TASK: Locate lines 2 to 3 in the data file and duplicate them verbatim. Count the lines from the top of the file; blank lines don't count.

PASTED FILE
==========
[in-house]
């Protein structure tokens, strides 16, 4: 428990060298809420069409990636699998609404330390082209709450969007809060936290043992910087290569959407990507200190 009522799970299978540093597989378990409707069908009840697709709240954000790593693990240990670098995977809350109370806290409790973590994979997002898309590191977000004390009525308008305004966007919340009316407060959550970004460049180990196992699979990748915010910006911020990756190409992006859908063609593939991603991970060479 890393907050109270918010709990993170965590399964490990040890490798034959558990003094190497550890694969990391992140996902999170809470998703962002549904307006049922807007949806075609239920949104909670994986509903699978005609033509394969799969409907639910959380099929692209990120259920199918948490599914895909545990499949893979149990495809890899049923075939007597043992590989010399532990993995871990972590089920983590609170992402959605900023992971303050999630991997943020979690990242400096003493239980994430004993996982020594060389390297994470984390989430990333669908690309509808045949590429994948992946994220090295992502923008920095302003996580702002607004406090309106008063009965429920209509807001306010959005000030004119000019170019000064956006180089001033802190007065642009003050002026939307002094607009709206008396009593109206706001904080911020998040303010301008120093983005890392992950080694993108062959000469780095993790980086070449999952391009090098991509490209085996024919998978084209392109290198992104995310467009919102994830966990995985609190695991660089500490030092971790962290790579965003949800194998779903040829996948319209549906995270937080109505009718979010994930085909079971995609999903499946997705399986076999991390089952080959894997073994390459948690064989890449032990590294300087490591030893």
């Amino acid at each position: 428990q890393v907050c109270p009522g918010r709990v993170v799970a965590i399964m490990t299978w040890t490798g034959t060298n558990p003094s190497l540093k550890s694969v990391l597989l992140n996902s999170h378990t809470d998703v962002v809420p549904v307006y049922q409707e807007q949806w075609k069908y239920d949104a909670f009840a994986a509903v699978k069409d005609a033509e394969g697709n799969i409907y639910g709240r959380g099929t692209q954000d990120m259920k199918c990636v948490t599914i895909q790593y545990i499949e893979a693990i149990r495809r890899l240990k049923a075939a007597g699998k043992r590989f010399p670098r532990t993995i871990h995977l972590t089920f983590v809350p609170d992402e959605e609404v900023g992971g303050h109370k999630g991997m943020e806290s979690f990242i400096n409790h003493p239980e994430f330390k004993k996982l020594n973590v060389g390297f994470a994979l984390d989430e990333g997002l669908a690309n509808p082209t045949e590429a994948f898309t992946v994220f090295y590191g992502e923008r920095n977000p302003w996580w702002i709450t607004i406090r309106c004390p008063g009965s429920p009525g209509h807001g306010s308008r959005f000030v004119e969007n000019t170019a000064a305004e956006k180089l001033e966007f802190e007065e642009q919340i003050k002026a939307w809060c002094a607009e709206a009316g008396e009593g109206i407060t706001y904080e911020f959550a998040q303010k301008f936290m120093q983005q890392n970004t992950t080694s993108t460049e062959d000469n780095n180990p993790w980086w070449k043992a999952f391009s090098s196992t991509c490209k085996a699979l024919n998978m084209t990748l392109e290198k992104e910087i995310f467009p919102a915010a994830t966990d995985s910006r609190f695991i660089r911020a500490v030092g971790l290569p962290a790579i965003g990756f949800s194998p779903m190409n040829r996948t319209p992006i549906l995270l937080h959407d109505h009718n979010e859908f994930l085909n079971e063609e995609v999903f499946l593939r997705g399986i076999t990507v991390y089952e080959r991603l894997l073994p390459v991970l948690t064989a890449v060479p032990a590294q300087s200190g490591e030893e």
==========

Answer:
């Protein structure tokens, strides 16, 4: 428990060298809420069409990636699998609404330390082209709450969007809060936290043992910087290569959407990507200190 009522799970299978540093597989378990409707069908009840697709709240954000790593693990240990670098995977809350109370806290409790973590994979997002898309590191977000004390009525308008305004966007919340009316407060959550970004460049180990196992699979990748915010910006911020990756190409992006859908063609593939991603991970060479 890393907050109270918010709990993170965590399964490990040890490798034959558990003094190497550890694969990391992140996902999170809470998703962002549904307006049922807007949806075609239920949104909670994986509903699978005609033509394969799969409907639910959380099929692209990120259920199918948490599914895909545990499949893979149990495809890899049923075939007597043992590989010399532990993995871990972590089920983590609170992402959605900023992971303050999630991997943020979690990242400096003493239980994430004993996982020594060389390297994470984390989430990333669908690309509808045949590429994948992946994220090295992502923008920095302003996580702002607004406090309106008063009965429920209509807001306010959005000030004119000019170019000064956006180089001033802190007065642009003050002026939307002094607009709206008396009593109206706001904080911020998040303010301008120093983005890392992950080694993108062959000469780095993790980086070449999952391009090098991509490209085996024919998978084209392109290198992104995310467009919102994830966990995985609190695991660089500490030092971790962290790579965003949800194998779903040829996948319209549906995270937080109505009718979010994930085909079971995609999903499946997705399986076999991390089952080959894997073994390459948690064989890449032990590294300087490591030893």
């Amino acid at each position: 428990q890393v907050c109270p009522g918010r709990v993170v799970a965590i399964m490990t299978w040890t490798g034959t060298n558990p003094s190497l540093k550890s694969v990391l597989l992140n996902s999170h378990t809470d998703v962002v809420p549904v307006y049922q409707e807007q949806w075609k069908y239920d949104a909670f009840a994986a509903v699978k069409d005609a033509e394969g697709n799969i409907y639910g709240r959380g099929t692209q954000d990120m259920k199918c990636v948490t599914i895909q790593y545990i499949e893979a693990i149990r495809r890899l240990k049923a075939a007597g699998k043992r590989f010399p670098r532990t993995i871990h995977l972590t089920f983590v809350p609170d992402e959605e609404v900023g992971g303050h109370k999630g991997m943020e806290s979690f990242i400096n409790h003493p239980e994430f330390k004993k996982l020594n973590v060389g390297f994470a994979l984390d989430e990333g997002l669908a690309n509808p082209t045949e590429a994948f898309t992946v994220f090295y590191g992502e923008r920095n977000p302003w996580w702002i709450t607004i406090r309106c004390p008063g009965s429920p009525g209509h807001g306010s308008r959005f000030v004119e969007n000019t170019a000064a305004e956006k180089l001033e966007f802190e007065e642009q919340i003050k002026a939307w809060c002094a607009e709206a009316g008396e009593g109206i407060t706001y904080e911020f959550a998040q303010k301008f936290m120093q983005q890392n970004t992950t080694s993108t460049e062959d000469n780095n180990p993790w980086w070449k043992a999952f391009s090098s196992t991509c490209k085996a699979l024919n998978m084209t990748l392109e290198k992104e910087i995310f467009p919102a915010a994830t966990d995985s910006r609190f695991i660089r911020a500490v030092g971790l290569p962290a790579i965003g990756f949800s194998p779903m190409n040829r996948t319209p992006i549906l995270l937080h959407d109505h009718n979010e859908f994930l085909n079971e063609e995609v999903f499946l593939r997705g399986i076999t990507v991390y089952e080959r991603l894997l073994p390459v991970l948690t064989a890449v060479p032990a590294q300087s200190g490591e030893e």